Faith in Nature: Environmentalism as a Religious Quest by Thomas R. Dunlap
University of Washington Press, 2004.
Review by Ian Crumpton, Christchurch
This book is a fascinating and very readable journey through the environmental movement in America, tracing its growth and evolution as America has grown and evolved. Thomas Dunlap is a History Professor at Texas A & M University. He relates the environmental movement to the intellectual background of the Enlightenment, and to political economic and cultural developments in the emergent United States of America. Dunlap understands environmentalism as a living, evolving religion.
This theme runs right through his book, from the first quote from William James –
“At bottom, the whole concern of religion is with the manner of our acceptance of the universe” – to his comment near the end –
“Environmentalism addresses the alienation in modern society in a modern context, finding the sacred in a material world, and a way of personal engagement with the world on the basis of objective knowledge. Grounded in science but also in romanticism, refusing to choose between intellect and emotion, environmentalism moves – more easily than either scientific materialism or established supernatural religions – across the borders between faith and knowledge, ignorance and mystery, offering material explanations, but looking beyond facts towards meaning.” (p.149)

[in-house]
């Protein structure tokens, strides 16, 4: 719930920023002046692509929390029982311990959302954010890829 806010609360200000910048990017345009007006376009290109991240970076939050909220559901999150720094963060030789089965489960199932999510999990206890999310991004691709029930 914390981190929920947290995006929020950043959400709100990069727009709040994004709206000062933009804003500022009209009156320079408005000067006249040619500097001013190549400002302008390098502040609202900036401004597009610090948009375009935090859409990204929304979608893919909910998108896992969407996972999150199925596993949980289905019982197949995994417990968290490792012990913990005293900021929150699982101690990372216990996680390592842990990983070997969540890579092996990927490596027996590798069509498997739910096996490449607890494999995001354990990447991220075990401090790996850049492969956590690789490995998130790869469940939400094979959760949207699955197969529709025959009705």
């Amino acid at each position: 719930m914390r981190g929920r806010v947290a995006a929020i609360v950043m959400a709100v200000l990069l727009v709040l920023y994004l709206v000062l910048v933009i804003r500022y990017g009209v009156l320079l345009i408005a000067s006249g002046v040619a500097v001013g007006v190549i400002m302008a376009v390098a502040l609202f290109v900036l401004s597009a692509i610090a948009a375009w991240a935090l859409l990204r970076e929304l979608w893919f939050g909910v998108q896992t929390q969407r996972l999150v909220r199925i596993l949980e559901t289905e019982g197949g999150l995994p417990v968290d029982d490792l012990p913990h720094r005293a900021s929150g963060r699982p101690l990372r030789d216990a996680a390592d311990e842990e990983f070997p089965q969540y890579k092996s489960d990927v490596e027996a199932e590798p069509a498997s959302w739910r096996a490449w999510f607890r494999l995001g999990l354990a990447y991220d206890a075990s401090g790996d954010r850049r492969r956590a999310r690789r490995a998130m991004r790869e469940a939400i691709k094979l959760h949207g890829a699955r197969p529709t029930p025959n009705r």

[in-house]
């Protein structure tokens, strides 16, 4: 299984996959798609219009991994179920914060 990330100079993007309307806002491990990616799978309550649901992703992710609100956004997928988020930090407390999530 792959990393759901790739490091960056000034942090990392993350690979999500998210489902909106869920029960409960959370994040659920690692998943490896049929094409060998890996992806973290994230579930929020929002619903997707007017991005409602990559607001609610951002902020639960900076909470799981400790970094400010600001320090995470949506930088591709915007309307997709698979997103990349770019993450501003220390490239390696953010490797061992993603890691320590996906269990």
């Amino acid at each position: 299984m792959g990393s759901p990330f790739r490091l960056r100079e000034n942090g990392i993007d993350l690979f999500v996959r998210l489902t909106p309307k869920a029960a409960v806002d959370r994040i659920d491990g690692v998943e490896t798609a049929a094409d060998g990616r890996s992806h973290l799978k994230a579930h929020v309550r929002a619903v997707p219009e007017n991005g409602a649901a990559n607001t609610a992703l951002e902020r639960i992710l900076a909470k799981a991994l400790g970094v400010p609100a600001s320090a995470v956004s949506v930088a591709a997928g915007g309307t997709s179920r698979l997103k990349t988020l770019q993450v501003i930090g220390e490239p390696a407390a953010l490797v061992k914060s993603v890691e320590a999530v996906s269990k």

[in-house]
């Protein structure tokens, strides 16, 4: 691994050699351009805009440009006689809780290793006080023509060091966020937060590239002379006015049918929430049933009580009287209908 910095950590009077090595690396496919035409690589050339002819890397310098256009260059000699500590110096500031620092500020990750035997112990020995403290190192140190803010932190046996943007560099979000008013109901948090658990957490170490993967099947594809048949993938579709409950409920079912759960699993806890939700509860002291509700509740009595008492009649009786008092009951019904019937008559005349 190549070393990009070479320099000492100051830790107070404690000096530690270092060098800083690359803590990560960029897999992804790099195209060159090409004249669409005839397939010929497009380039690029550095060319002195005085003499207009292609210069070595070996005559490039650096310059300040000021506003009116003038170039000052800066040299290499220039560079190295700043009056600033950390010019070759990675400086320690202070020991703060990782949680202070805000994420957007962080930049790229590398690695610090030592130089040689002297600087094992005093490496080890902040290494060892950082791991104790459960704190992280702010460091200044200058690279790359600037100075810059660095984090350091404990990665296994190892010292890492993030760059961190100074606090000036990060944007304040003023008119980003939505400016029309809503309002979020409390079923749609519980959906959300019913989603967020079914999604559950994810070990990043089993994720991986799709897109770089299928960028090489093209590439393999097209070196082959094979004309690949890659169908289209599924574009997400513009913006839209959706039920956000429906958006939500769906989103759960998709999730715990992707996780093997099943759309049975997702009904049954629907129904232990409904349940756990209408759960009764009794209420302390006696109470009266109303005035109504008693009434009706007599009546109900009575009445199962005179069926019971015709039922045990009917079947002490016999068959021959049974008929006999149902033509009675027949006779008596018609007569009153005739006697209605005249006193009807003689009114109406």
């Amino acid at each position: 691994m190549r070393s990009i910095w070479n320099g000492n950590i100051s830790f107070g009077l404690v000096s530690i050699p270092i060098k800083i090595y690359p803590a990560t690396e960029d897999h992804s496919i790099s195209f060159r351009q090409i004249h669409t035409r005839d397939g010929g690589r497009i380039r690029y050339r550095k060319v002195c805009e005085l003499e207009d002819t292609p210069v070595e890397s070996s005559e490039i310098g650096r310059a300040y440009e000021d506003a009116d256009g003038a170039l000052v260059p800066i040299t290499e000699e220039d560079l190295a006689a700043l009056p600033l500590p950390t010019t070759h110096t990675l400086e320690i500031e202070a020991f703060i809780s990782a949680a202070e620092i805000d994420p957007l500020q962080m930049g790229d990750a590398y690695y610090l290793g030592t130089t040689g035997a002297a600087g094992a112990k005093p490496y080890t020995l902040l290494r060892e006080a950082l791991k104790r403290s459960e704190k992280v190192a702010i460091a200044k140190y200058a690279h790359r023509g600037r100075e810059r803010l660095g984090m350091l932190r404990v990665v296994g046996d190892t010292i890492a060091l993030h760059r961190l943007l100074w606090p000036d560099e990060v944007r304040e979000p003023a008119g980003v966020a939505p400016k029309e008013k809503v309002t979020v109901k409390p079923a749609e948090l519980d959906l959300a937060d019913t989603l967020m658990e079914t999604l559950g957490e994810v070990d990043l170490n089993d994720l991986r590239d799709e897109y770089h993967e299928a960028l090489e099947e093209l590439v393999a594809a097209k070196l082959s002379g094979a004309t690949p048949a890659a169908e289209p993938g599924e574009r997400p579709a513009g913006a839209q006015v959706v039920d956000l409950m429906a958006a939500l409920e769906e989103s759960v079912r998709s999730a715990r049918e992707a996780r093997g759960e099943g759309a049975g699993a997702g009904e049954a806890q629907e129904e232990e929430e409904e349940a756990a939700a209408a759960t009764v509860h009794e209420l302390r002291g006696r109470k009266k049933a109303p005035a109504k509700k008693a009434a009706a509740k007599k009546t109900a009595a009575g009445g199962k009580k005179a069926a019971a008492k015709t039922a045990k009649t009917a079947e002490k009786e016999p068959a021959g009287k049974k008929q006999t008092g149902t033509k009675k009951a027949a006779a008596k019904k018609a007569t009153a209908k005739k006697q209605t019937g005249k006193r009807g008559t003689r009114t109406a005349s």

He begins by describing “Newton’s Disciples,” developing a comfortable faith in endless progress through the conquest of nature. He traces the empire’s westward movement, led by the buckskin pioneer, then the railway locomotive. Against this background, he describes the Romanticism of Emerson, Thoreau, and later John Muir, who went on to develop science as a way of understanding nature in the wilder high Sierras. Muir preached the Emersonian Gospel of nature as “ultimate reality, refuge from society, place of pilgrimage”. Then as that wilderness rapidly diminished, environmentalism was to challenge the deeply held faith that economic growth fuelled by individual free activity brought social prosperity. New forms arose, to challenge destructive activity, and to preserve what was left of the wilderness.
Dunlap explores the many often contradictory meanings of terms like “nature”, and “wilderness”, and the ways people have responded to environmental threat, particularly since Rachel Carson wrote her seminal book Silent Spring. Bioregionalism, Green Consumerism, Deep Ecology, and others, often in tension with the society from which they emerge, are described. He has a wonderful turn of phrase:
“Just as the Puritans supposedly spent Sundays contemplating the goodness of God and the damnation of infants, defenders of the status quo gaze in rapture on the goodness of the market and the gross domestic product, which distributes benefits to all who strive – for they are the virtuous. They look on the market as the Hand of God, endless economic growth as the path to earthly Paradise, and the conquest of nature, human destiny.” (p.165)
In forty years environmentalism has changed, but not transformed, American society. Dunlap points out that its established methods can not do much more. A religious impulse is vital to its – and the planet’s – future. In his concluding chapter, he gives some thoughtful pointers to this process, drawing from the tactics of established religions over the centuries to build new meanings and mythology. He believes the movement must learn to work with those religious groups that are developing an environmental concern.
Much in this book is relevant to the New Zealand situation, with the steadily growing human imprint on its delicate island ecology. An informative and thought provoking read!